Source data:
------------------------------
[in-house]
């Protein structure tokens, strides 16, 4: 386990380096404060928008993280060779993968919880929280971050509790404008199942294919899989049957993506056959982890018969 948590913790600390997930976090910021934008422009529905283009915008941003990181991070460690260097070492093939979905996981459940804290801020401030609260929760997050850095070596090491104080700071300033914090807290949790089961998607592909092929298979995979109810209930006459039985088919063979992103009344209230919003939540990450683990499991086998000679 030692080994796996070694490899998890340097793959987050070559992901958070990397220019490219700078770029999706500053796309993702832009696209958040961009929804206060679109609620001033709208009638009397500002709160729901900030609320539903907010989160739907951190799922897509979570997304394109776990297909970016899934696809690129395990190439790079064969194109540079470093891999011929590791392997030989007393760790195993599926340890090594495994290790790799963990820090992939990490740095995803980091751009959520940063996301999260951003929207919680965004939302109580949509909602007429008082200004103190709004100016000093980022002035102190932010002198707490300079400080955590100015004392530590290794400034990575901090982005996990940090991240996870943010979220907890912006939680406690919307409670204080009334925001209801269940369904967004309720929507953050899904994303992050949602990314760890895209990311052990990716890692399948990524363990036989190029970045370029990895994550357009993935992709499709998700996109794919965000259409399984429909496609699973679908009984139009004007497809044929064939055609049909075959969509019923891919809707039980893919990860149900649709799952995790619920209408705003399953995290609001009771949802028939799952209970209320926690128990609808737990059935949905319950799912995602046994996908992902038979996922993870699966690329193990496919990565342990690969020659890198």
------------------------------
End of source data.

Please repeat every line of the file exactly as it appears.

[in-house]
């Protein structure tokens, strides 16, 4: 386990380096404060928008993280060779993968919880929280971050509790404008199942294919899989049957993506056959982890018969 948590913790600390997930976090910021934008422009529905283009915008941003990181991070460690260097070492093939979905996981459940804290801020401030609260929760997050850095070596090491104080700071300033914090807290949790089961998607592909092929298979995979109810209930006459039985088919063979992103009344209230919003939540990450683990499991086998000679 030692080994796996070694490899998890340097793959987050070559992901958070990397220019490219700078770029999706500053796309993702832009696209958040961009929804206060679109609620001033709208009638009397500002709160729901900030609320539903907010989160739907951190799922897509979570997304394109776990297909970016899934696809690129395990190439790079064969194109540079470093891999011929590791392997030989007393760790195993599926340890090594495994290790790799963990820090992939990490740095995803980091751009959520940063996301999260951003929207919680965004939302109580949509909602007429008082200004103190709004100016000093980022002035102190932010002198707490300079400080955590100015004392530590290794400034990575901090982005996990940090991240996870943010979220907890912006939680406690919307409670204080009334925001209801269940369904967004309720929507953050899904994303992050949602990314760890895209990311052990990716890692399948990524363990036989190029970045370029990895994550357009993935992709499709998700996109794919965000259409399984429909496609699973679908009984139009004007497809044929064939055609049909075959969509019923891919809707039980893919990860149900649709799952995790619920209408705003399953995290609001009771949802028939799952209970209320926690128990609808737990059935949905319950799912995602046994996908992902038979996922993870699966690329193990496919990565342990690969020659890198």